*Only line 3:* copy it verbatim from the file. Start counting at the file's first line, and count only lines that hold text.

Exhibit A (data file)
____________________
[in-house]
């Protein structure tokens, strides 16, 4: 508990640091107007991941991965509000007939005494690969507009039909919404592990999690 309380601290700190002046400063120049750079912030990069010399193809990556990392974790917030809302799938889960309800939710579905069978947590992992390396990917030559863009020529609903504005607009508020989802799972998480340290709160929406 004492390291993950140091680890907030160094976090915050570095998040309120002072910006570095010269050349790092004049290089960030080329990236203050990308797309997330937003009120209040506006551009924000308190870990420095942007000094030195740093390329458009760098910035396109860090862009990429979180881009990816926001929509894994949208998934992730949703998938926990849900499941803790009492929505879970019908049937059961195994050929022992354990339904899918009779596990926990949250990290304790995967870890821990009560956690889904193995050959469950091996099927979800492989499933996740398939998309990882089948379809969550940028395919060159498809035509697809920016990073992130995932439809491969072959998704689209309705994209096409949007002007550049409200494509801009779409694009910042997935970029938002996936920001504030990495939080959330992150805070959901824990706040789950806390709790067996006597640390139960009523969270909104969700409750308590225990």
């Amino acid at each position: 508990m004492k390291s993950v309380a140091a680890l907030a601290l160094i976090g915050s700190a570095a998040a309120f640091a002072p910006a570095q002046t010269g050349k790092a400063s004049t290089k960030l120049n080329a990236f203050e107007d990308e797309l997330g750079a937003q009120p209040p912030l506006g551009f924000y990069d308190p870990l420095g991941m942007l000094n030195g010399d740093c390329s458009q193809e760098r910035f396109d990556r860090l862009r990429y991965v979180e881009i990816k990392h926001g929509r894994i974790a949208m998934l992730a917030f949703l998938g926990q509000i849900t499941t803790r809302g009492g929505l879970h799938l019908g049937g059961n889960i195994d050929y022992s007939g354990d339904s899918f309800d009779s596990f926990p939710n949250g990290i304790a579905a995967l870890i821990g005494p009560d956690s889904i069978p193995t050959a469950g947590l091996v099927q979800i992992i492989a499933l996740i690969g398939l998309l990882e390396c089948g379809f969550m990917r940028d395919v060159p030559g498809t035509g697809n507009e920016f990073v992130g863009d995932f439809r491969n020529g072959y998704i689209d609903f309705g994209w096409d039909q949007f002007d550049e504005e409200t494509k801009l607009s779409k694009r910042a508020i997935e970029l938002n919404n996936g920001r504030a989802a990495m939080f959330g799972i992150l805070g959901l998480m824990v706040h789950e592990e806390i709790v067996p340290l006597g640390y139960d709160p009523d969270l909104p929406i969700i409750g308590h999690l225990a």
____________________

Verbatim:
């Amino acid at each position: 508990m004492k390291s993950v309380a140091a680890l907030a601290l160094i976090g915050s700190a570095a998040a309120f640091a002072p910006a570095q002046t010269g050349k790092a400063s004049t290089k960030l120049n080329a990236f203050e107007d990308e797309l997330g750079a937003q009120p209040p912030l506006g551009f924000y990069d308190p870990l420095g991941m942007l000094n030195g010399d740093c390329s458009q193809e760098r910035f396109d990556r860090l862009r990429y991965v979180e881009i990816k990392h926001g929509r894994i974790a949208m998934l992730a917030f949703l998938g926990q509000i849900t499941t803790r809302g009492g929505l879970h799938l019908g049937g059961n889960i195994d050929y022992s007939g354990d339904s899918f309800d009779s596990f926990p939710n949250g990290i304790a579905a995967l870890i821990g005494p009560d956690s889904i069978p193995t050959a469950g947590l091996v099927q979800i992992i492989a499933l996740i690969g398939l998309l990882e390396c089948g379809f969550m990917r940028d395919v060159p030559g498809t035509g697809n507009e920016f990073v992130g863009d995932f439809r491969n020529g072959y998704i689209d609903f309705g994209w096409d039909q949007f002007d550049e504005e409200t494509k801009l607009s779409k694009r910042a508020i997935e970029l938002n919404n996936g920001r504030a989802a990495m939080f959330g799972i992150l805070g959901l998480m824990v706040h789950e592990e806390i709790v067996p340290l006597g640390y139960d709160p009523d969270l909104p929406i969700i409750g308590h999690l225990a």